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'Sicko' on ailing US health care
By Brian Offenther

SOME movies can be appreciated outside the context of the filmmakers. Whether or not audiences appreciate the other works of M. Night Shyamalan, and many don't, his film "The Sixth Sense" is almost universally lauded.

On the other hand, appreciation of Woody Allen films like "Hannah and Her Sisters," "Manhattan" or "Match Point" is almost wholly based on your feelings about Allen's aesthetic, and even his personality.

Love him or hate him, Michael Moore is one of the great filmmakers in the world today. Not just a documentarian, either, as his films have crossed over completely from their usual genre limitations.

Still, whether you do indeed love him or the other, it's almost certain your appreciation depends on your feelings toward the man. He's a polarizing figure, with his blustery liberal attitudes, disheveled look, baseball cap, and love of ambush interviewing that drives some people crazy.

That said, this film critic found "Sicko" to be a worthwhile film about the sickness that pervades the collective US view on health care.

Moore makes the case that when Richard Nixon calcified American health care to be for-profit (he plays that president's secret sound recordings to prove it), he insured that insurance companies will put profits ahead of care.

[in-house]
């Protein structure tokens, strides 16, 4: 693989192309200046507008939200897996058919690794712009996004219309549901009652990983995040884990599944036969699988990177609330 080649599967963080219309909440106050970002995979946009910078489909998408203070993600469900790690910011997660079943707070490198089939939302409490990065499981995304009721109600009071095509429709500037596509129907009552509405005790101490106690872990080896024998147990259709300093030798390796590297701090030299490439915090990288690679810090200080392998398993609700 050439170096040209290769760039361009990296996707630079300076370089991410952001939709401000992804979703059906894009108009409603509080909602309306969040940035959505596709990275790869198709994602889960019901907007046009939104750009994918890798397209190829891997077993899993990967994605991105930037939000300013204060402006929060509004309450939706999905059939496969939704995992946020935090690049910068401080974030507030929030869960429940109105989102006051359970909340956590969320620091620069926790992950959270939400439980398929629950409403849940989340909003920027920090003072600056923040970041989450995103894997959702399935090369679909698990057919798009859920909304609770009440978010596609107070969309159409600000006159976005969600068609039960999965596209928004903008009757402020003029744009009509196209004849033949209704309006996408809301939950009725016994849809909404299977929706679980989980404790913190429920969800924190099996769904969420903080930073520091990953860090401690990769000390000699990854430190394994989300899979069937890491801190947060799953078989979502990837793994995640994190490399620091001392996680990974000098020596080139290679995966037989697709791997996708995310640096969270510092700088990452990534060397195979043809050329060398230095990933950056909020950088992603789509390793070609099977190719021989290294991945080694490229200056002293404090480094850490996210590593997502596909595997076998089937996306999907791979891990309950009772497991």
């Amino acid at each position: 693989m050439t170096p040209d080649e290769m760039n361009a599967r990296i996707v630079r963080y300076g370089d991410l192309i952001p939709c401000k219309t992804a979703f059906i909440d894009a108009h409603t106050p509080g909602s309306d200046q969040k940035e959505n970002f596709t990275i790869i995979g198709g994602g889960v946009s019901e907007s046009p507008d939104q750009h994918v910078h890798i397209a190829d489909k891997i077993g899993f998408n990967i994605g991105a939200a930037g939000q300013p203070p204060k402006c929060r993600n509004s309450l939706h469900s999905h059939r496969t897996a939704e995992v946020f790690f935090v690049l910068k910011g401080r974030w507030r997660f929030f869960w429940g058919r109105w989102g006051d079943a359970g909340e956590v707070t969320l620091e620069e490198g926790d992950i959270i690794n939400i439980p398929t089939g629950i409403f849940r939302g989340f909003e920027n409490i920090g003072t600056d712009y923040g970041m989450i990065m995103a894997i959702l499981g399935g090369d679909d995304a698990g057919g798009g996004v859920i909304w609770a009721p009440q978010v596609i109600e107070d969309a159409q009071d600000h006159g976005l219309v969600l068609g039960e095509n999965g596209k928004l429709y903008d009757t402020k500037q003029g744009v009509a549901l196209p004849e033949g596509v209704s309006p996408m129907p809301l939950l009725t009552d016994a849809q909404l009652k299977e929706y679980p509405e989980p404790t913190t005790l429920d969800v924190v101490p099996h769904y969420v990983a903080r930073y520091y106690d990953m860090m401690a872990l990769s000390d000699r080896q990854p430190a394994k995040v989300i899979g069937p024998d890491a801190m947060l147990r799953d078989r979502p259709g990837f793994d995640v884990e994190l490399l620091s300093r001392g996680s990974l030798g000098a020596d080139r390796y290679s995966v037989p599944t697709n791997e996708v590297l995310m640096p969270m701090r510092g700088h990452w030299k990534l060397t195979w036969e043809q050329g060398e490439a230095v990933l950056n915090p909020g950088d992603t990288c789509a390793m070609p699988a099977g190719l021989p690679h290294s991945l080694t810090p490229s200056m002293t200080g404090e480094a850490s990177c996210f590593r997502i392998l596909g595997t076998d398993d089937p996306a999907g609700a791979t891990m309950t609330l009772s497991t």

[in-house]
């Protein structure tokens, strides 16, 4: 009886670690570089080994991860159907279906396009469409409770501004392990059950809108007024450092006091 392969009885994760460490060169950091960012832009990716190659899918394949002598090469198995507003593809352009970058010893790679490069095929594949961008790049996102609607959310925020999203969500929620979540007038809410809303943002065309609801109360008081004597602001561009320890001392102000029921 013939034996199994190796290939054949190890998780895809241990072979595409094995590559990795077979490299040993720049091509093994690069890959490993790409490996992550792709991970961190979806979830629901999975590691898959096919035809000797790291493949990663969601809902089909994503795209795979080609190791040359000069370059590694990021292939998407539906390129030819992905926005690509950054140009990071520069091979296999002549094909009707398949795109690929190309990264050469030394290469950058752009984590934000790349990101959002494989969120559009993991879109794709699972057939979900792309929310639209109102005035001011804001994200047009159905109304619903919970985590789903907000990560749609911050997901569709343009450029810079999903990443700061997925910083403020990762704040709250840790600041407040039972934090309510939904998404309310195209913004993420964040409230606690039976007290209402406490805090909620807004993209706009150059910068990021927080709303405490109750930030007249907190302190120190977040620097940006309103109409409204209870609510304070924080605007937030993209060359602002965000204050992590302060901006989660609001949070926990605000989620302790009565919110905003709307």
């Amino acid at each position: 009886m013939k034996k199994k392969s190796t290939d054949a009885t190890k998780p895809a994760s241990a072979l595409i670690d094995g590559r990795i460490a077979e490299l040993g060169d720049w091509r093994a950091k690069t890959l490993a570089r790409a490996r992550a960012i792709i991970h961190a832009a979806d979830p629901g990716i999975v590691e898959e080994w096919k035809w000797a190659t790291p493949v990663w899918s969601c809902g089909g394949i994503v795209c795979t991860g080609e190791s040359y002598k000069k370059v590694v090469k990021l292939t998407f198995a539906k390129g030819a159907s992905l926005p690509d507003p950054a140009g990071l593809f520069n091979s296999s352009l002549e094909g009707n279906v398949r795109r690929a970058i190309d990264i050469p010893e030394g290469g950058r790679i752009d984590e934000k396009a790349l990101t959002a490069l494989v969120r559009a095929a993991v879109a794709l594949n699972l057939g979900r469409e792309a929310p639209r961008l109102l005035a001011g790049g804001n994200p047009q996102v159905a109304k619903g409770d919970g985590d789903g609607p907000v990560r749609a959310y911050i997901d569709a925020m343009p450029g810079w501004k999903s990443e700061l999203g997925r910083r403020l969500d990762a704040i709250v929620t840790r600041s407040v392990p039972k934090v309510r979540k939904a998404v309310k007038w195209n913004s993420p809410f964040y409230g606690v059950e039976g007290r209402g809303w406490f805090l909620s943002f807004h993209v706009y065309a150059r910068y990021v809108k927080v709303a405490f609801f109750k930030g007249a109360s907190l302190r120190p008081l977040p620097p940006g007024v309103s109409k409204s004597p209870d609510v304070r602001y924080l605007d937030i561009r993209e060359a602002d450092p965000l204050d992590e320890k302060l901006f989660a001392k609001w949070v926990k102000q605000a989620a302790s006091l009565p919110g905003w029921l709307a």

We meet people involved in literal horror stories, such as being forced to accept the loss of limbs after they are unable to afford medical care.

At the same time, Moore goes from Canada to England to France and examines their "socialized" health care systems. The dramatic highlight is the next and final stop of the tour, in which Moore takes some Americans who suffered the most from a lack of quality health care to another country.

All the while, Moore is a constant, and surprisingly calming, presence. Unlike his earlier documentaries like "Bowling for Columbine" and "Farenheit 9/11," Moore relies less on overt comedy bits to pull his movie together. Instead, this film is steadier, perhaps losing some of the giddy moments of the others but providing a smoother experience.

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